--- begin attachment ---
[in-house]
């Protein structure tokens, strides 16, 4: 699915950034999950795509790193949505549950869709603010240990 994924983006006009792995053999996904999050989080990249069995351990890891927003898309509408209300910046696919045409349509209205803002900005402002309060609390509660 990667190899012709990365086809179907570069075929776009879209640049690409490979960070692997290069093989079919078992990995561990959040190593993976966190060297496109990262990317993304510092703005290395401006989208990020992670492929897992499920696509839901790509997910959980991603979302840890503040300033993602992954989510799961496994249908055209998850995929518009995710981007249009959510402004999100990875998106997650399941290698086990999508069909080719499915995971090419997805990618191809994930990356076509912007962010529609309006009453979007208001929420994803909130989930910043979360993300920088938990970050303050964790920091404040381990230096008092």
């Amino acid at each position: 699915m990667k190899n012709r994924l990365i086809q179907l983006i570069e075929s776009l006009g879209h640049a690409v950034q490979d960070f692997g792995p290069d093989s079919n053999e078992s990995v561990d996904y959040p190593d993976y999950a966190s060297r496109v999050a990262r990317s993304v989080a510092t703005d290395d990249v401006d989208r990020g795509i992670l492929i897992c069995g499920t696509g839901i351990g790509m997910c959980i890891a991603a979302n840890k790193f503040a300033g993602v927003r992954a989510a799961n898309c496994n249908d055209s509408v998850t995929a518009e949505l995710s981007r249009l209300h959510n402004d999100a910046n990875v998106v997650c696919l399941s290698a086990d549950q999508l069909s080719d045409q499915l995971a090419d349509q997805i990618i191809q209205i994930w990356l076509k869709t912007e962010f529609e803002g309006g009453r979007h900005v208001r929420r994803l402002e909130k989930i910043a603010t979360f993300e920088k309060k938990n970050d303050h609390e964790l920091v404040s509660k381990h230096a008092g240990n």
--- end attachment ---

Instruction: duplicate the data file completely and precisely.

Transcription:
[in-house]
């Protein structure tokens, strides 16, 4: 699915950034999950795509790193949505549950869709603010240990 994924983006006009792995053999996904999050989080990249069995351990890891927003898309509408209300910046696919045409349509209205803002900005402002309060609390509660 990667190899012709990365086809179907570069075929776009879209640049690409490979960070692997290069093989079919078992990995561990959040190593993976966190060297496109990262990317993304510092703005290395401006989208990020992670492929897992499920696509839901790509997910959980991603979302840890503040300033993602992954989510799961496994249908055209998850995929518009995710981007249009959510402004999100990875998106997650399941290698086990999508069909080719499915995971090419997805990618191809994930990356076509912007962010529609309006009453979007208001929420994803909130989930910043979360993300920088938990970050303050964790920091404040381990230096008092």
């Amino acid at each position: 699915m990667k190899n012709r994924l990365i086809q179907l983006i570069e075929s776009l006009g879209h640049a690409v950034q490979d960070f692997g792995p290069d093989s079919n053999e078992s990995v561990d996904y959040p190593d993976y999950a966190s060297r496109v999050a990262r990317s993304v989080a510092t703005d290395d990249v401006d989208r990020g795509i992670l492929i897992c069995g499920t696509g839901i351990g790509m997910c959980i890891a991603a979302n840890k790193f503040a300033g993602v927003r992954a989510a799961n898309c496994n249908d055209s509408v998850t995929a518009e949505l995710s981007r249009l209300h959510n402004d999100a910046n990875v998106v997650c696919l399941s290698a086990d549950q999508l069909s080719d045409q499915l995971a090419d349509q997805i990618i191809q209205i994930w990356l076509k869709t912007e962010f529609e803002g309006g009453r979007h900005v208001r929420r994803l402002e909130k989930i910043a603010t979360f993300e920088k309060k938990n970050d303050h609390e964790l920091v404040s509660k381990h230096a008092g240990n």